**Binary to Hex Converter ⬇️**

**What is the Binary Number system?**

The binary number system is used to define numbers in a binary number system. The binary system is used to represent numbers with only two digits, 0 and 1. The binary number system is commonly used in computer languages such as Java and C++. Computers only understand a binary language of 0s or 1s, so any input given to a computer is decoded into a series of 0s or 1s for further processing.

This is a positioning system. Therefore, each binary digit is a power of 2 starting at 20 on the right. In a binary number system, each binary digit represents one bit. For example, the binary number 1011 represents:

1 x 2^{3 }+ 0 x 2^{2} + 1 x 2^{1} + 1 x 2^{0 }

= 8 + 0 + 2 + 1

= 11

**What is the Hexadecimal system (Hex)?**

Hex is used in mathematics and information technology as a more convenient way to represent binary numbers. Each hexadecimal number represents four binary digits. So Hex is a language for writing binary files in short form.

The digits 0-9 represent the values 0-9 and the letters A-F represent the hexadecimal values 10-15. Each digit position represents a power of 16. It starts at 160 (1) and increases by a factor of 16 for each position to the left. For example, the hexadecimal number 3A7B is represented as:

(3A7B)_{16} = (0011101001111011)_{2}

**How to Convert Binary to Hex?**

To convert binary to hexadecimal numbers, we need to use both the base numbers i.e. 2 for binary and 16 for hexadecimal. There are various confusing methods of conversion but for you, we picked the most easy and quick which is using the binary to hexadecimal conversion table where 1 hexadecimal number is equivalent to 4 binary numbers.

Let us see the Binary to a hexadecimal method in detail.

In the grouping approach, there are only 16 digits (from 0 to 7 and A to F) in the hexadecimal number system, so we can represent any digit of the hexadecimal number system using only 4 bits. Follow the steps below:

- Write down the binary number and group the digits (0’s and 1’s) in sets of four. Start doing this from the right. If the leftmost group doesn’t have enough digits to make up a set of four, add extra 0’s to make a group.

- Write
**8, 4, 2,**and 1 below each group. These are the weights of the positions or placeholders in the numbers (23, 22, 21,**and 2**^{0}).

- Every group of four in binary will give you one digit in hexadecimal. Multiply the
**8, 4, 2,**and**1’s**by the digit above.

- Add the products within each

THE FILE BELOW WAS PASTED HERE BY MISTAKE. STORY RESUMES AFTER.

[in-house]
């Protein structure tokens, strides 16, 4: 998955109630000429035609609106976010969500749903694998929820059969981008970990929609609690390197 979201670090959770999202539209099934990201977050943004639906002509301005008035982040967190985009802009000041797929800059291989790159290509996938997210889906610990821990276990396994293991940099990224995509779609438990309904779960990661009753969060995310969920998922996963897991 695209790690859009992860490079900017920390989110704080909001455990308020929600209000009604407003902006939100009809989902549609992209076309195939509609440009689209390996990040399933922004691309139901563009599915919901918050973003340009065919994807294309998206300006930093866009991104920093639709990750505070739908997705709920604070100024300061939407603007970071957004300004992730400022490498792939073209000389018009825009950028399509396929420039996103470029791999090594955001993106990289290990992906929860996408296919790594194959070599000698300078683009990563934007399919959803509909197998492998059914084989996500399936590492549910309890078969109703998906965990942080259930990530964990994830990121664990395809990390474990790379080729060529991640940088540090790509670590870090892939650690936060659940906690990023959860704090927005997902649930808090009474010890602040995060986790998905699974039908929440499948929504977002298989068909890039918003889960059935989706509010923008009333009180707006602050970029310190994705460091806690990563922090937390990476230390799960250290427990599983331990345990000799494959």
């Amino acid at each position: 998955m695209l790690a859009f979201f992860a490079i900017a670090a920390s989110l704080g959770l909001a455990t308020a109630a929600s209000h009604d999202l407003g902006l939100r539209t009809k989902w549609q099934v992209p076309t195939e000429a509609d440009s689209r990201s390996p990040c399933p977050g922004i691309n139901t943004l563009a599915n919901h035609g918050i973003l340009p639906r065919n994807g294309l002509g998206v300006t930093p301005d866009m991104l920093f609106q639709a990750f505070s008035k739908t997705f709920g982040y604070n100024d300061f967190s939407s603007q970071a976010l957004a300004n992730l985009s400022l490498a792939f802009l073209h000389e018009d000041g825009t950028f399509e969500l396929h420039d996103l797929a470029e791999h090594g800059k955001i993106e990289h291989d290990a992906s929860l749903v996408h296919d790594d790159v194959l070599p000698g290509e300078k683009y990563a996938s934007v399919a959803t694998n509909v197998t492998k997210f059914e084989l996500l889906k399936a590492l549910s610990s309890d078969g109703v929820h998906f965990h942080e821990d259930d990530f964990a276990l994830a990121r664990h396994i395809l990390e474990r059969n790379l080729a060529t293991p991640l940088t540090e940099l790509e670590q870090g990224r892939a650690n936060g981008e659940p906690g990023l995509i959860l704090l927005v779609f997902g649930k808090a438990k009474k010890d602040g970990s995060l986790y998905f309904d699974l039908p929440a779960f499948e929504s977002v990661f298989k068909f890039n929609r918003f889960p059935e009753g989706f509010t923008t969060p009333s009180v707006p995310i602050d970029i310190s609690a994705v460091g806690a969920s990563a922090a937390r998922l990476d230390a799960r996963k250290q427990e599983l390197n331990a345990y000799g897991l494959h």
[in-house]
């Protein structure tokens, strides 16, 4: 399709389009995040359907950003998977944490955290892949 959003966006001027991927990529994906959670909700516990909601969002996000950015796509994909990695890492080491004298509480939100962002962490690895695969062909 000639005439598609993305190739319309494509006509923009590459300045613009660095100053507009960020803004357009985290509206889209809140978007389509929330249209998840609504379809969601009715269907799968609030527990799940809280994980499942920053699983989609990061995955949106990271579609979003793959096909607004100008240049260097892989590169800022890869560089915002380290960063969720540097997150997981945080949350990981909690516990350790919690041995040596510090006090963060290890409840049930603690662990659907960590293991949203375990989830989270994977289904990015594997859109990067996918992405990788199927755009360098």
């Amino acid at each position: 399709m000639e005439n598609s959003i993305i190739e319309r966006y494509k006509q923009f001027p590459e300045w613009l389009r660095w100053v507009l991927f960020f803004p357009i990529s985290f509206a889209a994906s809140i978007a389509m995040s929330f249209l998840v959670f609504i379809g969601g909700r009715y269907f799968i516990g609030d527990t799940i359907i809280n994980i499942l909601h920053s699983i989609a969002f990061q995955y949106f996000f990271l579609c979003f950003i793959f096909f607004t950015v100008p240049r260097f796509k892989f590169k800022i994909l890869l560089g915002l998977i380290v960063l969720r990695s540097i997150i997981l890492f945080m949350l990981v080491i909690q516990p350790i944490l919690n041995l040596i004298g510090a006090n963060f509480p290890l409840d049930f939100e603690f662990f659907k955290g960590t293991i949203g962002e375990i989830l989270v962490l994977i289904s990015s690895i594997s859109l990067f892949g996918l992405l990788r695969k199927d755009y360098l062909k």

**set of four**. Write the**sums**below the groups they belong to.

- The digits you get from the sums in each group will give you the hexadecimal number, from
**left to right.**

Let us understand this process with the help of an example. Here is an example to illustrate the process:

**Ex: convert the binary number 110110111011 to hexadecimal.**

**Write down the binary number: 110110111011****Group the binary digits into sets of 4: (1101) (1011) (1011)****Write down the hexadecimal equivalent of each group of 4 binary digits:**- 1101 = D1011 = B

- 1011 = B

**Combine the hexadecimal digits to get the final answer: DBB**

Decimal Number | BINARY NUMBER | Hex Number |
---|---|---|

0 | 0 | 0 |

1 | 1 | 1 |

2 | 10 | 2 |

3 | 11 | 3 |

4 | 100 | 4 |

5 | 101 | 5 |

6 | 110 | 6 |

7 | 111 | 7 |

8 | 1000 | 8 |

9 | 1001 | 9 |

10 | 1010 | A |

11 | 1011 | B |

12 | 1100 | C |

13 | 1101 | D |

14 | 1110 | E |

15 | 1111 | F |

16 | 10000 | 10 |

17 | 10001 | 11 |

18 | 10010 | 12 |

19 | 10011 | 13 |

20 | 10100 | 14 |

21 | 10101 | 15 |

22 | 10110 | 16 |

23 | 10111 | 17 |

24 | 11000 | 18 |

25 | 11001 | 19 |

26 | 11010 | 1A |

27 | 11011 | 1B |

28 | 11100 | 1C |

29 | 11101 | 1D |

30 | 11110 | 1E |

31 | 11111 | 1F |

32 | 100000 | 20 |

64 | 1000000 | 40 |

128 | 10000000 | 80 |

256 | 100000000 | 100 |

**Identify HEX**

There are various other prefixes and suffixes specific to particular programming languages. For example, assembly language may use the ‘H’ or ‘h’ suffix (e.g. 7Fh) or the ‘$’ prefix ($6AD). If you’re not sure which prefix or suffix to use for your programming language, check out the examples.

Identifier | Example | Notes |
---|---|---|

0x | 0x47DE | This prefix shows up a lot in UNIX and C-based programming languages (like Arduino!). |

# | FF7734 | Color references in HTML and image editting programs. |

% | %20 | Often used in URLs to express characters like “Space” (%20). |

\x | \x0A | Often used to express character control codes like “Backspace” (\x08), “Escape” (\x1B), and “Line Feed” (\x0A). |

&# | Ω | Color references in HTML and image editing programs. |

0h | 0h5E | A prefix used by many programmable graphic calculators (e.g. TI-89). |

Numeral/Text Subscript | BE3716, 13Fhex | Used in HTML, XML, and XHTML to express Unicode characters (e.g. Ω prints an Ω). |